Patients with fibromyalgia (FM) experience increased lifetime levels of psychosocial adversity, trauma, and emotional conflict. To address these risk factors, we developed emotion awareness and expression therapy (EAET) and tested its benefits against an active control condition, FM education, and the field's gold standard intervention for FM, cognitive behavioral therapy (CBT) for symptom management. Adults with FM (N = 230) formed 40 treatment groups, which were randomized to EAET, CBT, or education and given 8, 90-minute sessions. Patient-reported outcomes were assessed at baseline, posttreatment, and 6-month follow-up (primary end point). Retention of patients to follow-up was excellent (90.4%). Intent-to-treat analyses indicated that although EAET did not differ from FM education on pain severity (primary outcome), EAET had significantly better outcomes than FM education on overall symptoms, widespread pain, physical functioning, cognitive dysfunction, anxiety, depression, positive affect, and life satisfaction (between-condition d's ranging from 0.29-0.45 SD) and the percentage of patients reporting being “very much/much” improved (34.8% vs 15.4%). Emotional awareness and expression therapy did not differ from CBT on the primary or most secondary outcomes, but compared to CBT, EAET led to significantly lower FM symptoms (d = 0.35) and widespread pain (d = 0.37) and a higher percentage of patients achieving 50% pain reduction (22.5% vs 8.3%). In summary, an intervention targeting emotional awareness and expression related to psychosocial adversity and conflict was well received, more effective than a basic educational intervention, and had some advantages over CBT on pain. We conclude that EAET should be considered as an additional treatment option for FM.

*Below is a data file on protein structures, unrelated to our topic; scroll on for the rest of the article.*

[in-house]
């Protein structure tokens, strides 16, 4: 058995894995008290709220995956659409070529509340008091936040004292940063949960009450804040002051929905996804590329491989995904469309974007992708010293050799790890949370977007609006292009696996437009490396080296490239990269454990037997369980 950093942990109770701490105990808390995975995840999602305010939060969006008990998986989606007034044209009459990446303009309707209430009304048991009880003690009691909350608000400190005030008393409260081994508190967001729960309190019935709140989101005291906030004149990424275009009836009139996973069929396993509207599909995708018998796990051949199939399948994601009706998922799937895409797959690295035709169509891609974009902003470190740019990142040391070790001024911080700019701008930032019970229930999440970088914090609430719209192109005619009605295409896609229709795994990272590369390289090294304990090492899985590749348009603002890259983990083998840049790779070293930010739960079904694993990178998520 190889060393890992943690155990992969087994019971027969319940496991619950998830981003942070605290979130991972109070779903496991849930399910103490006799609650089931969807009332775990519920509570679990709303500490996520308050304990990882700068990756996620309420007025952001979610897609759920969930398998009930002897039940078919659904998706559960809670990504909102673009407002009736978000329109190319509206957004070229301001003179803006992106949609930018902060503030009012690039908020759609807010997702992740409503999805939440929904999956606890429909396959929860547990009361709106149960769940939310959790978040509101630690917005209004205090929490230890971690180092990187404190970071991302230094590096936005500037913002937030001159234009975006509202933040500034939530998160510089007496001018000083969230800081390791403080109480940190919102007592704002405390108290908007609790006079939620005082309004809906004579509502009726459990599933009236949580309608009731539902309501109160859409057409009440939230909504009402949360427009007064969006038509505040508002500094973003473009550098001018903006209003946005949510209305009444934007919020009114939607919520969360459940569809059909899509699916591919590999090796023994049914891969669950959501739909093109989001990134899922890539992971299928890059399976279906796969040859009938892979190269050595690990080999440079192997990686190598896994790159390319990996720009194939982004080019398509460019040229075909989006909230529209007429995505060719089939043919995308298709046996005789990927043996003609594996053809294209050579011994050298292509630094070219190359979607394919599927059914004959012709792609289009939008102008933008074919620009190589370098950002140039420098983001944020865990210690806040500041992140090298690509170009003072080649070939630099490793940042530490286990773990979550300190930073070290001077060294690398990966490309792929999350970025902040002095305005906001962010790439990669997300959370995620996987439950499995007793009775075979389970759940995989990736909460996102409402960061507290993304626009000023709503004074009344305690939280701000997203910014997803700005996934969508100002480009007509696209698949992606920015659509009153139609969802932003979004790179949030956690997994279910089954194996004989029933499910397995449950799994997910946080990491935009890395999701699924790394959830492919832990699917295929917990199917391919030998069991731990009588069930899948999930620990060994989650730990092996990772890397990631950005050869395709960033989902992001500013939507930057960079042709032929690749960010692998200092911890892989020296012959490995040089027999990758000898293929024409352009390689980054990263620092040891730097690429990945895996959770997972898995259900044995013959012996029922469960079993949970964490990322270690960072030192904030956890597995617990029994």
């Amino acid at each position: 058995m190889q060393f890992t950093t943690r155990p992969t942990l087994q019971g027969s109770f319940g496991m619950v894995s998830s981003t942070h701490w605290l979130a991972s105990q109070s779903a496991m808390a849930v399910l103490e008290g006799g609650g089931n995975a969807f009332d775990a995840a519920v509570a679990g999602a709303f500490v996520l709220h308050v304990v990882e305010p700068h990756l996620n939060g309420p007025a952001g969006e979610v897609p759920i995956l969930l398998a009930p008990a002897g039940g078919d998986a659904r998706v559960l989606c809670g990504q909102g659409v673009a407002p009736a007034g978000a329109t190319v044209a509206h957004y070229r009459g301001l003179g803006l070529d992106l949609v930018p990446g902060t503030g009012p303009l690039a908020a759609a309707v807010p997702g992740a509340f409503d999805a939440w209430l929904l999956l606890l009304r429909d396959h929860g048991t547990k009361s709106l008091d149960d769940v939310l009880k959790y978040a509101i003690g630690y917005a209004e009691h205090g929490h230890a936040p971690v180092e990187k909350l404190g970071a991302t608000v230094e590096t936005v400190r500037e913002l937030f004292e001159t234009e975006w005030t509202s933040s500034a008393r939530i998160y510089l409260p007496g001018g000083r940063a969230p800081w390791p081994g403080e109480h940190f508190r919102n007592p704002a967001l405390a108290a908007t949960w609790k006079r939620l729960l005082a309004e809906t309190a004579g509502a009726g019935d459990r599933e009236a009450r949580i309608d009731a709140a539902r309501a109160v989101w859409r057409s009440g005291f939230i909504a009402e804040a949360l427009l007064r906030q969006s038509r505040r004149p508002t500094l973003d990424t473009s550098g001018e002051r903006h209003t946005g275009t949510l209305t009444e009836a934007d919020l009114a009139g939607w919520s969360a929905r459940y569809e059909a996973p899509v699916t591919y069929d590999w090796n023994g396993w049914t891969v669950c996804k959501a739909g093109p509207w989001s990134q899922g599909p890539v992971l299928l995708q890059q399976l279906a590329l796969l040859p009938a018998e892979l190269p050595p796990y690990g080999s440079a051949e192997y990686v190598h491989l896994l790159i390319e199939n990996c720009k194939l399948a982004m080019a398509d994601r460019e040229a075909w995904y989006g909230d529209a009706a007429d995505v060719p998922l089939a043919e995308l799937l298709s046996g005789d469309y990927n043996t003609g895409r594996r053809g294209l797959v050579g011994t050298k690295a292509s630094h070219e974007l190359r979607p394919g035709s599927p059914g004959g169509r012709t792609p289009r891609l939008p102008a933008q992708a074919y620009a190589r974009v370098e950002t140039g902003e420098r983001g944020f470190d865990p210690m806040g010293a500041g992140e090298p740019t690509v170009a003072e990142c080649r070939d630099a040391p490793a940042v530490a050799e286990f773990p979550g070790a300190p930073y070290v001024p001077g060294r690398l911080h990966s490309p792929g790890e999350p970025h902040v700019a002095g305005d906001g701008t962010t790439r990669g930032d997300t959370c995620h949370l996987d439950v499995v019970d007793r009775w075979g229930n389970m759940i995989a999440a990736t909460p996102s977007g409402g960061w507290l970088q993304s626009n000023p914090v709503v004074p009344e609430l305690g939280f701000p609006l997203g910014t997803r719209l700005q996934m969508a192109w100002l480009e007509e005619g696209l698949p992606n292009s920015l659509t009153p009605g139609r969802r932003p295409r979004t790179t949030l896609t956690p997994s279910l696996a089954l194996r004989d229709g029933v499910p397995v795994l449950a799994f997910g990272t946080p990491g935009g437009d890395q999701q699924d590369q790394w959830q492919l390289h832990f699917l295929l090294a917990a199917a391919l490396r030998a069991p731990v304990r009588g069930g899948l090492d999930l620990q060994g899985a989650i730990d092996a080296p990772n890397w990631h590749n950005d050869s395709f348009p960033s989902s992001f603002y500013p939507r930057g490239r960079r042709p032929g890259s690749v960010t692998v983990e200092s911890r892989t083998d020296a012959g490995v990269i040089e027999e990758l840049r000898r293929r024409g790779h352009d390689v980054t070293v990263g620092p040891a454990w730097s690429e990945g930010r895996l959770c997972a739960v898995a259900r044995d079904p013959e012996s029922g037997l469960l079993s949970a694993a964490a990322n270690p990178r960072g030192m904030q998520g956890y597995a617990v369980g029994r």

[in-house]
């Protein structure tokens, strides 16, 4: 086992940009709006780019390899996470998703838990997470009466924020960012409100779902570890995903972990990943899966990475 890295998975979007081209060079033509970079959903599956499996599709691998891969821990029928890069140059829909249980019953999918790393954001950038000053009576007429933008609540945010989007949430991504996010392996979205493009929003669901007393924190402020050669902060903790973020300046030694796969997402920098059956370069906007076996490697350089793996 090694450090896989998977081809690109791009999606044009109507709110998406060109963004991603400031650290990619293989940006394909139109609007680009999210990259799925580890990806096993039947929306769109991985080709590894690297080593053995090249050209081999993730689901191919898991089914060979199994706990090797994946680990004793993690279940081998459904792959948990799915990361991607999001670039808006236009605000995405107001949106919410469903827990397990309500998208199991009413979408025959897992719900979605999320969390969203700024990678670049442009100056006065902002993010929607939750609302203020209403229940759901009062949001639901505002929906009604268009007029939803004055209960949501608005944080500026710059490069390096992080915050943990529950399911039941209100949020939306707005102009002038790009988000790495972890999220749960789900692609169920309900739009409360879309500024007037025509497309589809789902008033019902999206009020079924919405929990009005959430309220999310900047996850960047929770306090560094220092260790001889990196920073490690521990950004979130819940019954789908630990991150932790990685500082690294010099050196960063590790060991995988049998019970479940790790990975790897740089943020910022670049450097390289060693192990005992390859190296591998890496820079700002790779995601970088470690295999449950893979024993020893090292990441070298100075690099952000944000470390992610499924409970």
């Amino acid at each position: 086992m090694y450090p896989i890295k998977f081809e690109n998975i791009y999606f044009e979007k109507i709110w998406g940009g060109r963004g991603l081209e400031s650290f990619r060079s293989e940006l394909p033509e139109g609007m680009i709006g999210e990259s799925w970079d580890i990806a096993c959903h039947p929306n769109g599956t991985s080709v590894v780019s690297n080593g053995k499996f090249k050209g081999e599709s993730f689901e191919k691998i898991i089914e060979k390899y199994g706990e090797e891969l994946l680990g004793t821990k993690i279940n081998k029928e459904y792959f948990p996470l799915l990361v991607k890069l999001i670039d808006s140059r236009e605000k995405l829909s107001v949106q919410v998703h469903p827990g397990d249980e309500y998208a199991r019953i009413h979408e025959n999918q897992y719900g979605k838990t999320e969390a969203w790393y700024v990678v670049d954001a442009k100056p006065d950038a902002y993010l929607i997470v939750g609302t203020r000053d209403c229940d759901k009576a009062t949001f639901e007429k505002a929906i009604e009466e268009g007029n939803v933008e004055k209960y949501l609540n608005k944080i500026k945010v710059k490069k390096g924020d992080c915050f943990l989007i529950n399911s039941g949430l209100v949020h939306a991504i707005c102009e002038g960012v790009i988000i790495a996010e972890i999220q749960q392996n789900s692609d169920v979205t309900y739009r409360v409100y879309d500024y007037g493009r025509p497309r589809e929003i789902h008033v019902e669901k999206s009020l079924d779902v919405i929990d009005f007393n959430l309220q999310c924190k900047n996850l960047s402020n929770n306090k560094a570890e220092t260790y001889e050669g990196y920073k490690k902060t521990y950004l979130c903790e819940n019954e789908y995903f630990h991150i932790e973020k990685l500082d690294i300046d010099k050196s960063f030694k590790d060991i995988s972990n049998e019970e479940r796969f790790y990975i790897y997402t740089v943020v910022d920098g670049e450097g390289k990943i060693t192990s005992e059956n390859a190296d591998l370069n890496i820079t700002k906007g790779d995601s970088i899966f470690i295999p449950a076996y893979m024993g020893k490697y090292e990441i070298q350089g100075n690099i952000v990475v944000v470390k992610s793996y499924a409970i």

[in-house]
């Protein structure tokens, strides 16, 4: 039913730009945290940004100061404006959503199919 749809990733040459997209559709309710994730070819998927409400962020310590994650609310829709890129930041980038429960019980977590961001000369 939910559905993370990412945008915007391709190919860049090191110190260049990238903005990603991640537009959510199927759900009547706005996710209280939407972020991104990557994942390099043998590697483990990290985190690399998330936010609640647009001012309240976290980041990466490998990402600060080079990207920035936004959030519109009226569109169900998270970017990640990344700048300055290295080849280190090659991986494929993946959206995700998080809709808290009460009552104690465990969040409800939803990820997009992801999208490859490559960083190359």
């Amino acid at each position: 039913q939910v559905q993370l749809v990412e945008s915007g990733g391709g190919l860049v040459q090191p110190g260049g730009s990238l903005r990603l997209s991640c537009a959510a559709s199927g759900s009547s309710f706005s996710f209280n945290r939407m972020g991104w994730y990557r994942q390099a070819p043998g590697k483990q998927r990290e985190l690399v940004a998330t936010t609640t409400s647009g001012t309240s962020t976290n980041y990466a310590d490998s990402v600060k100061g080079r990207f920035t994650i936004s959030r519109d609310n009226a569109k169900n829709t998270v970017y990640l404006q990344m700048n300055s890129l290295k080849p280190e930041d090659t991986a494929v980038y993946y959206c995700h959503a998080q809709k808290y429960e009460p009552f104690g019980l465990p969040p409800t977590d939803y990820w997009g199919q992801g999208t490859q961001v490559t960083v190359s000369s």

Emotional awareness and expression therapy targets stress and psychosocial adversity. In fibromyalgia, emotional awareness and expression therapy was more effective than fibromyalgia education and surpassed cognitive behavioral therapy on pain reduction.
aDepartment of Psychology, Wayne State University, Detroit, MI, USA
bDepartment of Internal Medicine, Providence Hospital/Ascension Health, Southfield, MI, USA, and Michigan State University, East Lansing, MI, USA
Departments of cBiostatistics
gPsychology, The University of Michigan, Ann Arbor, MI, USA
Corresponding author. Address: Department of Psychology, Wayne State University, 5057 Woodward Ave, Suite 7908, Detroit, MI 48202, USA. Tel.: 313-577-2838; fax: 313-577-7636. E-mail address: email@example.com (M. A. Lumley).
Sponsorships or competing interests that may be relevant to content are disclosed at the end of this article.
Received June 23, 2017
Received in revised form July 28, 2017
Accepted July 31, 2017